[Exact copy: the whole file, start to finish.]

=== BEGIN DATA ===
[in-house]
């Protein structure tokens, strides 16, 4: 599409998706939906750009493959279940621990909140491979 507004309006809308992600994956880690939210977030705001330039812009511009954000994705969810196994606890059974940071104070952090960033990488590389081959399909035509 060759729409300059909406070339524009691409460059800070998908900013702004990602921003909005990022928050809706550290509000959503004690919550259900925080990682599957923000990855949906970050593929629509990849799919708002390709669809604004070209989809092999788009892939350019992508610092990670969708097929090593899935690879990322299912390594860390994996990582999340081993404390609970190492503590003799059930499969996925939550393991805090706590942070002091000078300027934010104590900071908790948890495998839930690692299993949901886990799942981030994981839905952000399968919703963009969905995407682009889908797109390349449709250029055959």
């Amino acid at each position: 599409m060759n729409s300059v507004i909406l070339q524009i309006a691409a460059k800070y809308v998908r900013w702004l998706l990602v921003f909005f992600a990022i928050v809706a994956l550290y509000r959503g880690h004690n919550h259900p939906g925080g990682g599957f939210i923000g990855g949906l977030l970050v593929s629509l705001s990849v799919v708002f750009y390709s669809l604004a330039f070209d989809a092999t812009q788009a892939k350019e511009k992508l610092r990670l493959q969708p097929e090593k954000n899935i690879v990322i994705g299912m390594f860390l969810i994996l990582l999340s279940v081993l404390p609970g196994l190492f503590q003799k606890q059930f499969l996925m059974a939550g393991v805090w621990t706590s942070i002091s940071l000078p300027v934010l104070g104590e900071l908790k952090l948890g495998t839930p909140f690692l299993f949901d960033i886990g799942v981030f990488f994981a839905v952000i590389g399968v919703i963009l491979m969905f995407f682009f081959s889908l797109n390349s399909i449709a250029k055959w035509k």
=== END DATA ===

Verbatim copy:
[in-house]
């Protein structure tokens, strides 16, 4: 599409998706939906750009493959279940621990909140491979 507004309006809308992600994956880690939210977030705001330039812009511009954000994705969810196994606890059974940071104070952090960033990488590389081959399909035509 060759729409300059909406070339524009691409460059800070998908900013702004990602921003909005990022928050809706550290509000959503004690919550259900925080990682599957923000990855949906970050593929629509990849799919708002390709669809604004070209989809092999788009892939350019992508610092990670969708097929090593899935690879990322299912390594860390994996990582999340081993404390609970190492503590003799059930499969996925939550393991805090706590942070002091000078300027934010104590900071908790948890495998839930690692299993949901886990799942981030994981839905952000399968919703963009969905995407682009889908797109390349449709250029055959």
């Amino acid at each position: 599409m060759n729409s300059v507004i909406l070339q524009i309006a691409a460059k800070y809308v998908r900013w702004l998706l990602v921003f909005f992600a990022i928050v809706a994956l550290y509000r959503g880690h004690n919550h259900p939906g925080g990682g599957f939210i923000g990855g949906l977030l970050v593929s629509l705001s990849v799919v708002f750009y390709s669809l604004a330039f070209d989809a092999t812009q788009a892939k350019e511009k992508l610092r990670l493959q969708p097929e090593k954000n899935i690879v990322i994705g299912m390594f860390l969810i994996l990582l999340s279940v081993l404390p609970g196994l190492f503590q003799k606890q059930f499969l996925m059974a939550g393991v805090w621990t706590s942070i002091s940071l000078p300027v934010l104070g104590e900071l908790k952090l948890g495998t839930p909140f690692l299993f949901d960033i886990g799942v981030f990488f994981a839905v952000i590389g399968v919703i963009l491979m969905f995407f682009f081959s889908l797109n390349s399909i449709a250029k055959w035509k």